Tio Pepe En Rama 2015 – tasting piece by piece
It seems to always be the way. Whenever there’s a sherry event in Edinburgh, I’m somewhere else – usually travelling with the day job. And so it was, yet again, with the launch of Tio Pepe En Rama 2015. Could I be at the Bon Vivant on 28 April, the message said. Tricky, as I was flying to Jerez the same day!
But since Jerez is the home of Tio Pepe En Rama, I figured there might be another way to celebrate its release!
I already had an interview arranged with Antonio Flores, the master blender behind Tio Pepe, for a new series of articles I’m writing for the Consejo Regulador’s blog. My motto is ‘don’t ask, don’t get’, so I chanced my arm and asked if we could taste the En Rama after the interview. What happened next was beyond what I could have hoped for….
First a bit of history
Tio Pepe En Rama is relatively new, and came about when The Wine Society’s Spanish wine buyer visited Gonzalez Byass in 2009. When he tasted fino from the barrel, he told Antonio
if you bottle this, I’ll buy the lot
That was enough to convince Gonzalez Byass to bottle an En Rama version of Tio Pepe and, true to their word, The Wine Society bought all 16,000 bottles. They sold out in 48 hours!
These days Tio Pepe En Rama is sold all around the world, but still only 16,000 bottles are released per year. SO get your hands on it when you can!
Making the selection
The Tio Pepe solera system is made up of 22,000 barrels, housed in a variety of bodegas on the Tio Pepe site in Jerez. Whilst they are all part of the Tio Pepe system, there are actually 21 distinct soleras within the system, each with different characteristics arising from their different locations. So when you drink ‘normal’ Tio Pepe it’s a blend, or as I like to think of it, a mosaic pieced together from all those different soleras.
For each year’s En Rama release, Antonio Flores selects individual barrels from different bodegas and soleras to represent the best of Tio Pepe that year.
The 2015 release
60 barrels were selected for the 2015 En Rama release, all from the Constancia and Rebollo bodegas. Rebollo is the original Tio Pepe bodega bought by Manuel Maria Gonzalez. It’s very small and the barrels in the bodega are older than in other parts of the Tio Pepe system. Constancia is a much, much larger bodega a few metres away and on slightly higher ground. During the selection, the barrels which make the grade for En Rama are marked with a cross. Those that are the best of the bunch usually get marked with two crosses. This year for the first time ever, two barrels were so fantastic they were marked with three crosses.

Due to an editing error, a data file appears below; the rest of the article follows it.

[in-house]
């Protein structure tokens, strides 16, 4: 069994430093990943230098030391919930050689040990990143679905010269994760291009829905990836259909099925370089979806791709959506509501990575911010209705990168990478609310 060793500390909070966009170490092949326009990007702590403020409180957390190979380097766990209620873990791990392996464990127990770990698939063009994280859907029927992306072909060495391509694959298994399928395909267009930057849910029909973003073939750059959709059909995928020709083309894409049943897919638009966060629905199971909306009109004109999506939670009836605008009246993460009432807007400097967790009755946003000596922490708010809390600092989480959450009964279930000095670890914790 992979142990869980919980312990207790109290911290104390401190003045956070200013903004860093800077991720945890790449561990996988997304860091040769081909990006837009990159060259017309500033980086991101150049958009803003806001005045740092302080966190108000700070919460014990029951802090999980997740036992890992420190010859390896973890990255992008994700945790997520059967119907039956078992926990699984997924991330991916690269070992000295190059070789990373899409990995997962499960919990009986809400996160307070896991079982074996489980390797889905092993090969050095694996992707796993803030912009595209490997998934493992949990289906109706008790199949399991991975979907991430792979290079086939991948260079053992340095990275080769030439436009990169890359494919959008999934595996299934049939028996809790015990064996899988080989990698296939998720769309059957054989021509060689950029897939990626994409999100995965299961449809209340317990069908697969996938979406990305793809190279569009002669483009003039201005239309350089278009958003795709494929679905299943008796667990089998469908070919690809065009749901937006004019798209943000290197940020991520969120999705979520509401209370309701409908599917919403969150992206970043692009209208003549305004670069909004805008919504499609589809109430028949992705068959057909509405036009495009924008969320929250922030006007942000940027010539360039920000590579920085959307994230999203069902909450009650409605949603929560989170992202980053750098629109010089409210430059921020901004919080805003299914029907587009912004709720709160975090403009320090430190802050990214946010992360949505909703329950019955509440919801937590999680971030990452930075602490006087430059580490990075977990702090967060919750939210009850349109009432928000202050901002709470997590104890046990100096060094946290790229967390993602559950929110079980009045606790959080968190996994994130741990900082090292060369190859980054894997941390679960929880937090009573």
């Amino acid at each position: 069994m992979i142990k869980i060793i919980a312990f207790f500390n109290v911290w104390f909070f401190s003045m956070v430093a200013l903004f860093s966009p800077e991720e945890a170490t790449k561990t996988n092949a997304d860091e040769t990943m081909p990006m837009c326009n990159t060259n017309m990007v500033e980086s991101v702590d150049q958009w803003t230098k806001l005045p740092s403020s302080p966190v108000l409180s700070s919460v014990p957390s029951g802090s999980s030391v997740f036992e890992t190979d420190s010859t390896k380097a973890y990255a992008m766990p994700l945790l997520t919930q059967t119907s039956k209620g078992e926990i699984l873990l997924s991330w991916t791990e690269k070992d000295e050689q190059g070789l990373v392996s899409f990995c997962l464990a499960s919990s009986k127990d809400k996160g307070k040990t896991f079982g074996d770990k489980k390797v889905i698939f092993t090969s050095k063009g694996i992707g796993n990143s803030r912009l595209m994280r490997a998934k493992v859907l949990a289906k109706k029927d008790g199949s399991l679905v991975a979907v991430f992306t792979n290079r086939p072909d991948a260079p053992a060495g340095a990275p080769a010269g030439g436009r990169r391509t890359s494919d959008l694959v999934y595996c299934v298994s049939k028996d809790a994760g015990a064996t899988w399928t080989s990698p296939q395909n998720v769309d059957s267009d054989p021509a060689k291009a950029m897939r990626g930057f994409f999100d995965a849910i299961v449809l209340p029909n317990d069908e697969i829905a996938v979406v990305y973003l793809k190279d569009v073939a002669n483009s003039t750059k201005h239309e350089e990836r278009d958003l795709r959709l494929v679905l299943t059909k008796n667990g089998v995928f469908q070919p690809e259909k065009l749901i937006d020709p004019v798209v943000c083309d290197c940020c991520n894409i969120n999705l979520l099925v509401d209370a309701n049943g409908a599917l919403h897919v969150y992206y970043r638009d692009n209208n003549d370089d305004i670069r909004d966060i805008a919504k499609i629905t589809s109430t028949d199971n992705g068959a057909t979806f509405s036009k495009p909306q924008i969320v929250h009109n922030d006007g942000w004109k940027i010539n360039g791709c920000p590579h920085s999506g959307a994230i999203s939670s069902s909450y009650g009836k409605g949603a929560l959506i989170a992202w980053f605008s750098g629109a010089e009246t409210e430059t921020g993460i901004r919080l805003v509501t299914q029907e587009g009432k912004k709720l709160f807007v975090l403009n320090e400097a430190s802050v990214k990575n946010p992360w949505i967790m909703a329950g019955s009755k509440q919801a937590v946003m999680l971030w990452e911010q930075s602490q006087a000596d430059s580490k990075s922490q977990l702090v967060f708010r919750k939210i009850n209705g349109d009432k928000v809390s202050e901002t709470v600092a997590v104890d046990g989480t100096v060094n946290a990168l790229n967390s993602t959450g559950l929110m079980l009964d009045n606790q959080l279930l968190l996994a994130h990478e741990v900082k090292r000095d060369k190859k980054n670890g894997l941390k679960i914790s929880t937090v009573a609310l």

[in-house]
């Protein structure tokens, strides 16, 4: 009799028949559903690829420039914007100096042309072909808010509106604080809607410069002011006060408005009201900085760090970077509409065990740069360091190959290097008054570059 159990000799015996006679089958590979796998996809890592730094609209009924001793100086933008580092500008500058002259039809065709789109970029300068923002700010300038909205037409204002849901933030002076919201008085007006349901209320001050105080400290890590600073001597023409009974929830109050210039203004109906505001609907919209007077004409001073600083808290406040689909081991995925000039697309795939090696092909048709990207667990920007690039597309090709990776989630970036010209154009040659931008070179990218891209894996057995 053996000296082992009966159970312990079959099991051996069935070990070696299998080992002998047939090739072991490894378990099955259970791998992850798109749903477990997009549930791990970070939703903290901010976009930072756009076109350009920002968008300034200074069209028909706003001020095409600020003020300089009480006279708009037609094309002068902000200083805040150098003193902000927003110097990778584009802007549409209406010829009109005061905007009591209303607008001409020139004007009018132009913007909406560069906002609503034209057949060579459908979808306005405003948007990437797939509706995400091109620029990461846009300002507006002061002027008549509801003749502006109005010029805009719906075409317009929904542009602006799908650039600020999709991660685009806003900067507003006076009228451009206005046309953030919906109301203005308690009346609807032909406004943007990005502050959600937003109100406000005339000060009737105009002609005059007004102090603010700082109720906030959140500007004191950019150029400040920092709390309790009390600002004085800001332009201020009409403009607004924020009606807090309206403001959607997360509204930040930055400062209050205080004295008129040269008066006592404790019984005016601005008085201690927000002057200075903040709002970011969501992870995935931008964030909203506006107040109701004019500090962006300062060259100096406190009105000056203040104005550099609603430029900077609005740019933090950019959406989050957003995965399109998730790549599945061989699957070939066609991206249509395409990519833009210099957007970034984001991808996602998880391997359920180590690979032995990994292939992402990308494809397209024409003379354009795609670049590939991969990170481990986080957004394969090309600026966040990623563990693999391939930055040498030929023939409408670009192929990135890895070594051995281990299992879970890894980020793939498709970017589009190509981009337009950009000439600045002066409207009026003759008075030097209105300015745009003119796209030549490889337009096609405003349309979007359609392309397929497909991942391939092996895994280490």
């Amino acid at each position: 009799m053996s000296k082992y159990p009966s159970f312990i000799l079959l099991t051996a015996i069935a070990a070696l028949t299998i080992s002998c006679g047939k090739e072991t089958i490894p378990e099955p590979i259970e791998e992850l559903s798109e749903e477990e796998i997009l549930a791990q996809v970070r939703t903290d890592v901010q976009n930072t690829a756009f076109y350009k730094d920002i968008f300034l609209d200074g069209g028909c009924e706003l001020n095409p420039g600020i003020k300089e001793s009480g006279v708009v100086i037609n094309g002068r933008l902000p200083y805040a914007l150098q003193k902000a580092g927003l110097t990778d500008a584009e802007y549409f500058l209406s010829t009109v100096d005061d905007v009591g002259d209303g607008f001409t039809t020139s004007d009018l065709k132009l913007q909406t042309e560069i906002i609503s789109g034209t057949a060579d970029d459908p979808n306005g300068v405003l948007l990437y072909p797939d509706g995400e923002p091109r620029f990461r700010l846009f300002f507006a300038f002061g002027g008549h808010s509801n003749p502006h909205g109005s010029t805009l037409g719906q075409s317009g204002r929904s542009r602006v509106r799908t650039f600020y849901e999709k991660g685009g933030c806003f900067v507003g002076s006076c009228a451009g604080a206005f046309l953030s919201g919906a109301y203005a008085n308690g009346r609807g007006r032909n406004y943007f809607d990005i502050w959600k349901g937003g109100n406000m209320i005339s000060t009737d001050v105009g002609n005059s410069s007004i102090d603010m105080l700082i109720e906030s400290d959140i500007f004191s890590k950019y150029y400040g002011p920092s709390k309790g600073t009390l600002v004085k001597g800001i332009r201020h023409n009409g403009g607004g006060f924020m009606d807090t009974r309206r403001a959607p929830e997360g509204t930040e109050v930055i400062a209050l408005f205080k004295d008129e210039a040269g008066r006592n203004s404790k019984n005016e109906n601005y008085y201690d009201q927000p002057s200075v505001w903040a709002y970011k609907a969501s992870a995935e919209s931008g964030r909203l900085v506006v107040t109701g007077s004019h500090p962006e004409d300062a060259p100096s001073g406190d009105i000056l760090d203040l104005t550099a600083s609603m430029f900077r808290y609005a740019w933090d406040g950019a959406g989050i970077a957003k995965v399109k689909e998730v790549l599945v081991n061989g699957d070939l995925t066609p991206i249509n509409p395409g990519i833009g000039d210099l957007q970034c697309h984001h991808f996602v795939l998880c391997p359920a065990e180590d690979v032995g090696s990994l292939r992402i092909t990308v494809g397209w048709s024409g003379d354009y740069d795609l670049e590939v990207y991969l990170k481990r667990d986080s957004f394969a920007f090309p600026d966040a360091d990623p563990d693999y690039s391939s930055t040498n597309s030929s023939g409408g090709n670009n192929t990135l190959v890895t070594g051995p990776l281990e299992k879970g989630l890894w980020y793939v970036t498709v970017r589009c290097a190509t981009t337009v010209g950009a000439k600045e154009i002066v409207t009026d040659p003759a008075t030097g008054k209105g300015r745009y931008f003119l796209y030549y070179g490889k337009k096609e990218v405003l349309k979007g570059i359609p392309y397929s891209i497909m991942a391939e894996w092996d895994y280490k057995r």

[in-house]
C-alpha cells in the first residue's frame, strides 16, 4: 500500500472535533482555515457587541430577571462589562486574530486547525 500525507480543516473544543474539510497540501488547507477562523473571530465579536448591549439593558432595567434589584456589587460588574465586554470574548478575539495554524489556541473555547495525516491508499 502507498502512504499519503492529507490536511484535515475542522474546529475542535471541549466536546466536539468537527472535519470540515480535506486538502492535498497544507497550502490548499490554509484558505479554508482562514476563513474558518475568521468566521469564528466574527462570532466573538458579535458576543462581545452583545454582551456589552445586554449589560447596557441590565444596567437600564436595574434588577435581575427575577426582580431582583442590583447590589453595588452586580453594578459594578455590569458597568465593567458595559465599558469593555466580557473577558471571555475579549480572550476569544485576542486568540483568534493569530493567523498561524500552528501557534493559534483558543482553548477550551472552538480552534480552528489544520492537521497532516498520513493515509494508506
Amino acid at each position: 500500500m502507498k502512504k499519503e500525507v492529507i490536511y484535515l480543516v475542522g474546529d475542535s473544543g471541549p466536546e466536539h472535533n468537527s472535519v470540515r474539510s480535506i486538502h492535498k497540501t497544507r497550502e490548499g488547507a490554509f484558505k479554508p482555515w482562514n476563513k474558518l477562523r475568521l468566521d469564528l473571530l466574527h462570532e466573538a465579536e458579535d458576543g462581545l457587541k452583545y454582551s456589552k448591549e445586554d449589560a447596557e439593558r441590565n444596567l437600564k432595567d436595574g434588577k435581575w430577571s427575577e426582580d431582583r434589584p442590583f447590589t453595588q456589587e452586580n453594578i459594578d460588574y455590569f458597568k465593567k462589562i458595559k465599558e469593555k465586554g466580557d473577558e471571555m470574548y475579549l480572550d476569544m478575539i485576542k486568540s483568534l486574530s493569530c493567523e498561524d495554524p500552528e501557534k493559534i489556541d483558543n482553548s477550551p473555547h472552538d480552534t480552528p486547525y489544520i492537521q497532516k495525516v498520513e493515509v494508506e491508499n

After our interview was over, Antonio took us to taste Tio Pepe En Rama. We thought we were headed to the tasting room, but we had a treat in store first. We were going to taste each part of the En Rama mosaic before tasting the finished product. We went to Constancia first and Antonio poured us wine from the 3-cross barrel. Last winter was very cold in Jerez and this meant the flor could grow strong and healthy. This was evident when Antonio took the venencia from the barrel – it was covered in thick, very white flor. The wine itself was fine and elegant, with bakery aromas of buttered white bread, along with peaches and delicate camomile flowers.
We then crossed the road and went down into Rebollo, again to taste from the 3-cross barrel. Here, because the barrels are older, there are more lees in the bottom of the barrel and therefore more autolytic flavours. Consequently the wine from this barrel was much more punchy and powerful, with strong savoury and yeasty flavours of marmite on hot toast. In truth, tasted raw it was like a smack in the face, overpowering and lacking balance. This was a change from when I tasted from the same bodega last autumn for SherryMaster. What a difference 6 months makes.
But of course, Tio Pepe En Rama isn’t from a single bodega, so Antonio can create a wine that expresses the best of Tio Pepe at that moment in time. The proportions from Constancia and Rebollo are 3:1, and if Rebollo is the iron fist, then Constancia is the velvet glove. The end result is an elegant, subtle wine but with a bit of muscle.